Date: 05 October 2015
Water Temp: 29°C
Max Depth: 23.2m
Bottom Time: 58m
Small Crack (hee, hee!) was quite a tough dive; although it was fairly shallow, we faced a strong current towards the end of the dive. This was the first zodiac dive of the trip too, which was a new experience for us. Due to the mixture of groups and size of zodiacs, Rae and I went to the dive site on separate boats. Performing a negative-entry by rolling backwards off of the side of the zodiac, we dropped to about 5m before finding each other. I went in first, and was hoping to get a shot of Rae entering the water, but was a little too late, and a little too far away; definitely one for another time though!
Onto the diving then; we followed a reef wall to our left, swimming in and around coral outcrops with the sand stretching off and sloping down away from the reef. We found numerous blue-spotted ray and moray eels here, as well as the usual suspects of anthias, goatfish, anemone fish and hard and soft corals.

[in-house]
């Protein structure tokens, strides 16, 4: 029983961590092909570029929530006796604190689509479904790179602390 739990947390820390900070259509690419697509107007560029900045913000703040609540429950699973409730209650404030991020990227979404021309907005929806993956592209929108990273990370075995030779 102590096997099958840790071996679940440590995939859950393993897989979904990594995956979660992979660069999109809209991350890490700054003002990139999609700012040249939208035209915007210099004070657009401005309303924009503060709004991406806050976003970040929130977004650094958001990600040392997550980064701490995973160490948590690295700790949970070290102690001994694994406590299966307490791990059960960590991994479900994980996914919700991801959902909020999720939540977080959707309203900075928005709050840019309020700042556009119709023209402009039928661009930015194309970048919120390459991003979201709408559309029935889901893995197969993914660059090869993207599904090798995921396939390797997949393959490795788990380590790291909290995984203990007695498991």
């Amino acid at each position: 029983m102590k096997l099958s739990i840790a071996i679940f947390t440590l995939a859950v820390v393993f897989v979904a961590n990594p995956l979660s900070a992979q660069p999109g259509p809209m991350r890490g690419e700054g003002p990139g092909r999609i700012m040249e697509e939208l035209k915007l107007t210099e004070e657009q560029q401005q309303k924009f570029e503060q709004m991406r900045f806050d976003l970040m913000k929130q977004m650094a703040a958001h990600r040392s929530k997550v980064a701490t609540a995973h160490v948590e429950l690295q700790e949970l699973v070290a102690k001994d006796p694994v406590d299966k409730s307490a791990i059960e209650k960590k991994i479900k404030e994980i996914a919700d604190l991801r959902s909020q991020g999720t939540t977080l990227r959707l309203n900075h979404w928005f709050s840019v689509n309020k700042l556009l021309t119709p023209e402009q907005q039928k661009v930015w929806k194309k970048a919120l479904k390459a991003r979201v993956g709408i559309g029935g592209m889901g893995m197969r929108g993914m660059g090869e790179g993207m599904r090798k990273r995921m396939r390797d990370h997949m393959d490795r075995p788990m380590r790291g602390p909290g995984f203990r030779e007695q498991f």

The site is called small crack because of a small pathway (or crack) in the reef wall which leads to a secluded shallow lagoon, which is where the liveaboard boat was moored. This crack in the reef wall means that currents build up and flow between the lagoon and the sea; these currents change frequently, so that you can be lucky and have it push you through the crack, or be unlucky and have to fight it all the way into the lagoon. Unfortunately for us, when we started the dive, the current was flowing into the lagoon, but by the time we reached the crack, it was flowing the other way. This current allows the corals in the channel to flourish, with sea fans and other corals catching morsels as they are pushed past them.
After a hard swim against the current, we eventually ended up in a shallow sandy lagoon, and set off to find the boat. About 20m out from the boat, we ran low on air, so performed our safety stop, deployed our SMB (surface-marker-buoy) and surfaced. Although we could have made a surface swim, one of the zodiacs came by and dropped us a line to tow us the short distance back to the boat, which was good fun and much appreciated after our tiring swim!
All in all, a fun dive with some lessons learnt about negative entries and swimming against currents.